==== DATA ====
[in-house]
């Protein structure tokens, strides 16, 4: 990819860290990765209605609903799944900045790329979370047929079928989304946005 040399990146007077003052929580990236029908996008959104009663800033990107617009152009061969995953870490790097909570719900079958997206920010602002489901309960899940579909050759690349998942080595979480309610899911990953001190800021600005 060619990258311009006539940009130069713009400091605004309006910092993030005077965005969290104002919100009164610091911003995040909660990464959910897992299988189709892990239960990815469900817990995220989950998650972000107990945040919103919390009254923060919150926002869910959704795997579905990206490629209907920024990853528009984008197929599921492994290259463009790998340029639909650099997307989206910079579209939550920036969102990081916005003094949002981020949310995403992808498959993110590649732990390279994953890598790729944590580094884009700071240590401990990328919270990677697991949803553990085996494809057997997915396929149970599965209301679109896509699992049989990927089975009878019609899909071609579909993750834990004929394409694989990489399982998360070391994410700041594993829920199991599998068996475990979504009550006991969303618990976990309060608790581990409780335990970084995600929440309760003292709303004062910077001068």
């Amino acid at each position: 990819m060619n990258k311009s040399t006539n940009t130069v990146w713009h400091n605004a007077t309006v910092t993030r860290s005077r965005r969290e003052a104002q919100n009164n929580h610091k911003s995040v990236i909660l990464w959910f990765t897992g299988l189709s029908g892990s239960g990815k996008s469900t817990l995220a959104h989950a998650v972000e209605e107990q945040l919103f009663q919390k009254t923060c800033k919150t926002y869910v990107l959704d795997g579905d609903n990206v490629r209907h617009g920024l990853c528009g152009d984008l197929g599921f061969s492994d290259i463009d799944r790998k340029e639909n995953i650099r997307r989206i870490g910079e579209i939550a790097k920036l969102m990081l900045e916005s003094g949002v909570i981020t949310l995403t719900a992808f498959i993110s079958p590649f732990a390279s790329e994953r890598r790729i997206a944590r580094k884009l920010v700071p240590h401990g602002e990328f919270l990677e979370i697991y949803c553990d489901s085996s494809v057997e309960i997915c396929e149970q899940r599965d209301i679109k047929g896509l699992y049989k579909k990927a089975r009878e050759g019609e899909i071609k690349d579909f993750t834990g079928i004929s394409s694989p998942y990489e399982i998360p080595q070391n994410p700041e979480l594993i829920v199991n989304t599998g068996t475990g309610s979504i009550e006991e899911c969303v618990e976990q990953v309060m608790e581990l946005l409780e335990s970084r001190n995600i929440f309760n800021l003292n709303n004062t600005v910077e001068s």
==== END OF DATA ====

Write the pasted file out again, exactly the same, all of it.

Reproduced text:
[in-house]
């Protein structure tokens, strides 16, 4: 990819860290990765209605609903799944900045790329979370047929079928989304946005 040399990146007077003052929580990236029908996008959104009663800033990107617009152009061969995953870490790097909570719900079958997206920010602002489901309960899940579909050759690349998942080595979480309610899911990953001190800021600005 060619990258311009006539940009130069713009400091605004309006910092993030005077965005969290104002919100009164610091911003995040909660990464959910897992299988189709892990239960990815469900817990995220989950998650972000107990945040919103919390009254923060919150926002869910959704795997579905990206490629209907920024990853528009984008197929599921492994290259463009790998340029639909650099997307989206910079579209939550920036969102990081916005003094949002981020949310995403992808498959993110590649732990390279994953890598790729944590580094884009700071240590401990990328919270990677697991949803553990085996494809057997997915396929149970599965209301679109896509699992049989990927089975009878019609899909071609579909993750834990004929394409694989990489399982998360070391994410700041594993829920199991599998068996475990979504009550006991969303618990976990309060608790581990409780335990970084995600929440309760003292709303004062910077001068």
């Amino acid at each position: 990819m060619n990258k311009s040399t006539n940009t130069v990146w713009h400091n605004a007077t309006v910092t993030r860290s005077r965005r969290e003052a104002q919100n009164n929580h610091k911003s995040v990236i909660l990464w959910f990765t897992g299988l189709s029908g892990s239960g990815k996008s469900t817990l995220a959104h989950a998650v972000e209605e107990q945040l919103f009663q919390k009254t923060c800033k919150t926002y869910v990107l959704d795997g579905d609903n990206v490629r209907h617009g920024l990853c528009g152009d984008l197929g599921f061969s492994d290259i463009d799944r790998k340029e639909n995953i650099r997307r989206i870490g910079e579209i939550a790097k920036l969102m990081l900045e916005s003094g949002v909570i981020t949310l995403t719900a992808f498959i993110s079958p590649f732990a390279s790329e994953r890598r790729i997206a944590r580094k884009l920010v700071p240590h401990g602002e990328f919270l990677e979370i697991y949803c553990d489901s085996s494809v057997e309960i997915c396929e149970q899940r599965d209301i679109k047929g896509l699992y049989k579909k990927a089975r009878e050759g019609e899909i071609k690349d579909f993750t834990g079928i004929s394409s694989p998942y990489e399982i998360p080595q070391n994410p700041e979480l594993i829920v199991n989304t599998g068996t475990g309610s979504i009550e006991e899911c969303v618990e976990q990953v309060m608790e581990l946005l409780e335990s970084r001190n995600i929440f309760n800021l003292n709303n004062t600005v910077e001068s």